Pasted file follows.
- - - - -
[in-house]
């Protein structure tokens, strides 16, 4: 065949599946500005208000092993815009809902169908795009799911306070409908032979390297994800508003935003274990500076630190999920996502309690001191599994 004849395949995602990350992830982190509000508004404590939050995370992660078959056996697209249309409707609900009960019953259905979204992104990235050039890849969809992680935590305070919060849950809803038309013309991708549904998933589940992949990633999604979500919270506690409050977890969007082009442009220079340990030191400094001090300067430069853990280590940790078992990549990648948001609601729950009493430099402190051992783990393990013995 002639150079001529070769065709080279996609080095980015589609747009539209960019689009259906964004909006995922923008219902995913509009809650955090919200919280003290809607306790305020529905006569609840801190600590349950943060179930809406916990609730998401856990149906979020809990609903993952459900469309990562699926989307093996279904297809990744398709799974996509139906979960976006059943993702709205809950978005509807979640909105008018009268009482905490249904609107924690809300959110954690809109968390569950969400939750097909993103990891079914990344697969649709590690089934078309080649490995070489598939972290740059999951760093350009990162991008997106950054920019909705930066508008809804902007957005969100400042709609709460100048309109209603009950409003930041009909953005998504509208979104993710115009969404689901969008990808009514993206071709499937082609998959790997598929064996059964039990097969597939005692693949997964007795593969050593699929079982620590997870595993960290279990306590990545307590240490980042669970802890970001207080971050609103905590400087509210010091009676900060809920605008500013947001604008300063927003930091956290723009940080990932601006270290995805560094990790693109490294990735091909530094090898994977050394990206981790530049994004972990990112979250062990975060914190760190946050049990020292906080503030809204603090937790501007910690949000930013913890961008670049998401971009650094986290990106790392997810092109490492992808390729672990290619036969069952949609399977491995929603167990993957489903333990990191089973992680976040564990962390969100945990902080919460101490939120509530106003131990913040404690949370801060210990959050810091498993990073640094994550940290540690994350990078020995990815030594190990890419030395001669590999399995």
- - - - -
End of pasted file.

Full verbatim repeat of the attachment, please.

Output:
[in-house]
């Protein structure tokens, strides 16, 4: 065949599946500005208000092993815009809902169908795009799911306070409908032979390297994800508003935003274990500076630190999920996502309690001191599994 004849395949995602990350992830982190509000508004404590939050995370992660078959056996697209249309409707609900009960019953259905979204992104990235050039890849969809992680935590305070919060849950809803038309013309991708549904998933589940992949990633999604979500919270506690409050977890969007082009442009220079340990030191400094001090300067430069853990280590940790078992990549990648948001609601729950009493430099402190051992783990393990013995 002639150079001529070769065709080279996609080095980015589609747009539209960019689009259906964004909006995922923008219902995913509009809650955090919200919280003290809607306790305020529905006569609840801190600590349950943060179930809406916990609730998401856990149906979020809990609903993952459900469309990562699926989307093996279904297809990744398709799974996509139906979960976006059943993702709205809950978005509807979640909105008018009268009482905490249904609107924690809300959110954690809109968390569950969400939750097909993103990891079914990344697969649709590690089934078309080649490995070489598939972290740059999951760093350009990162991008997106950054920019909705930066508008809804902007957005969100400042709609709460100048309109209603009950409003930041009909953005998504509208979104993710115009969404689901969008990808009514993206071709499937082609998959790997598929064996059964039990097969597939005692693949997964007795593969050593699929079982620590997870595993960290279990306590990545307590240490980042669970802890970001207080971050609103905590400087509210010091009676900060809920605008500013947001604008300063927003930091956290723009940080990932601006270290995805560094990790693109490294990735091909530094090898994977050394990206981790530049994004972990990112979250062990975060914190760190946050049990020292906080503030809204603090937790501007910690949000930013913890961008670049998401971009650094986290990106790392997810092109490492992808390729672990290619036969069952949609399977491995929603167990993957489903333990990191089973992680976040564990962390969100945990902080919460101490939120509530106003131990913040404690949370801060210990959050810091498993990073640094994550940290540690994350990078020995990815030594190990890419030395001669590999399995």